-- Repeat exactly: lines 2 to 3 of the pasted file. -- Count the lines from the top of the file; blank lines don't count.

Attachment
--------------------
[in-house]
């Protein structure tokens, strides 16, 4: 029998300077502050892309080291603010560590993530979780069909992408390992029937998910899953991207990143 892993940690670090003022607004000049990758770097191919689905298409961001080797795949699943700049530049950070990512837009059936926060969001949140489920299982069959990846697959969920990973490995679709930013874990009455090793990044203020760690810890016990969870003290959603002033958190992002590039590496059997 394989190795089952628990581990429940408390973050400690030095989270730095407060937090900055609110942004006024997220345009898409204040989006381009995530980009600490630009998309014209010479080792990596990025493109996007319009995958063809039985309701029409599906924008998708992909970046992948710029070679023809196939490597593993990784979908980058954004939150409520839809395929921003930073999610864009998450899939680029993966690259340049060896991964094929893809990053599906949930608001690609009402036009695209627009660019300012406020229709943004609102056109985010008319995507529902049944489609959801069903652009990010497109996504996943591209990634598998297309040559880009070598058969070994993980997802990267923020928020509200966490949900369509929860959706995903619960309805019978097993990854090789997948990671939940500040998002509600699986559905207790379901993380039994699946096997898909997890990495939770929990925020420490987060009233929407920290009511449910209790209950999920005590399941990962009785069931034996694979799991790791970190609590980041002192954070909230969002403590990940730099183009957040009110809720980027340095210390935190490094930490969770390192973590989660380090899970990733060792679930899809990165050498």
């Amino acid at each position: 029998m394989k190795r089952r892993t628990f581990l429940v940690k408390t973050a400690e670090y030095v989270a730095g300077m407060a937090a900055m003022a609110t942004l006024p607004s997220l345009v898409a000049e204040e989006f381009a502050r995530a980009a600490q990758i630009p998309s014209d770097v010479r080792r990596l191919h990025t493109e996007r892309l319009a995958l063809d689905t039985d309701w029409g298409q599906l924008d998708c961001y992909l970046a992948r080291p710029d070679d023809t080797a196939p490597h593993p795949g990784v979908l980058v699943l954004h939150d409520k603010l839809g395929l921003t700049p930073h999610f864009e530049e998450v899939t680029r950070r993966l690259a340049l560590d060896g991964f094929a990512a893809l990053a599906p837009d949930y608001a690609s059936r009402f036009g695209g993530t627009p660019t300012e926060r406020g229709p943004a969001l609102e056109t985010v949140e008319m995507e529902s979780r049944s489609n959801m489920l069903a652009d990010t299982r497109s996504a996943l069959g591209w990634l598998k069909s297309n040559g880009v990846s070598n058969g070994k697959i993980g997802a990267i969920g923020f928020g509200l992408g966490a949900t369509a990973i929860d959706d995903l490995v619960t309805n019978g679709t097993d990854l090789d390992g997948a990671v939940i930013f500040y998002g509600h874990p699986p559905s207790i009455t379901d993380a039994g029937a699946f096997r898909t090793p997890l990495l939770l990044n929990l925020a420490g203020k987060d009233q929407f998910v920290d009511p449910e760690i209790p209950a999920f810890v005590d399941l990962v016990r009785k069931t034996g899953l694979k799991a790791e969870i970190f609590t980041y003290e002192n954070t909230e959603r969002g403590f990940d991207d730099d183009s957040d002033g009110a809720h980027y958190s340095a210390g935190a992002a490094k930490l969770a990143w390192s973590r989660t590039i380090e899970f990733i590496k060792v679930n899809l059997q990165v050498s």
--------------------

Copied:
């Protein structure tokens, strides 16, 4: 029998300077502050892309080291603010560590993530979780069909992408390992029937998910899953991207990143 892993940690670090003022607004000049990758770097191919689905298409961001080797795949699943700049530049950070990512837009059936926060969001949140489920299982069959990846697959969920990973490995679709930013874990009455090793990044203020760690810890016990969870003290959603002033958190992002590039590496059997 394989190795089952628990581990429940408390973050400690030095989270730095407060937090900055609110942004006024997220345009898409204040989006381009995530980009600490630009998309014209010479080792990596990025493109996007319009995958063809039985309701029409599906924008998708992909970046992948710029070679023809196939490597593993990784979908980058954004939150409520839809395929921003930073999610864009998450899939680029993966690259340049060896991964094929893809990053599906949930608001690609009402036009695209627009660019300012406020229709943004609102056109985010008319995507529902049944489609959801069903652009990010497109996504996943591209990634598998297309040559880009070598058969070994993980997802990267923020928020509200966490949900369509929860959706995903619960309805019978097993990854090789997948990671939940500040998002509600699986559905207790379901993380039994699946096997898909997890990495939770929990925020420490987060009233929407920290009511449910209790209950999920005590399941990962009785069931034996694979799991790791970190609590980041002192954070909230969002403590990940730099183009957040009110809720980027340095210390935190490094930490969770390192973590989660380090899970990733060792679930899809990165050498």
């Amino acid at each position: 029998m394989k190795r089952r892993t628990f581990l429940v940690k408390t973050a400690e670090y030095v989270a730095g300077m407060a937090a900055m003022a609110t942004l006024p607004s997220l345009v898409a000049e204040e989006f381009a502050r995530a980009a600490q990758i630009p998309s014209d770097v010479r080792r990596l191919h990025t493109e996007r892309l319009a995958l063809d689905t039985d309701w029409g298409q599906l924008d998708c961001y992909l970046a992948r080291p710029d070679d023809t080797a196939p490597h593993p795949g990784v979908l980058v699943l954004h939150d409520k603010l839809g395929l921003t700049p930073h999610f864009e530049e998450v899939t680029r950070r993966l690259a340049l560590d060896g991964f094929a990512a893809l990053a599906p837009d949930y608001a690609s059936r009402f036009g695209g993530t627009p660019t300012e926060r406020g229709p943004a969001l609102e056109t985010v949140e008319m995507e529902s979780r049944s489609n959801m489920l069903a652009d990010t299982r497109s996504a996943l069959g591209w990634l598998k069909s297309n040559g880009v990846s070598n058969g070994k697959i993980g997802a990267i969920g923020f928020g509200l992408g966490a949900t369509a990973i929860d959706d995903l490995v619960t309805n019978g679709t097993d990854l090789d390992g997948a990671v939940i930013f500040y998002g509600h874990p699986p559905s207790i009455t379901d993380a039994g029937a699946f096997r898909t090793p997890l990495l939770l990044n929990l925020a420490g203020k987060d009233q929407f998910v920290d009511p449910e760690i209790p209950a999920f810890v005590d399941l990962v016990r009785k069931t034996g899953l694979k799991a790791e969870i970190f609590t980041y003290e002192n954070t909230e959603r969002g403590f990940d991207d730099d183009s957040d002033g009110a809720h980027y958190s340095a210390g935190a992002a490094k930490l969770a990143w390192s973590r989660t590039i380090e899970f990733i590496k060792v679930n899809l059997q990165v050498s």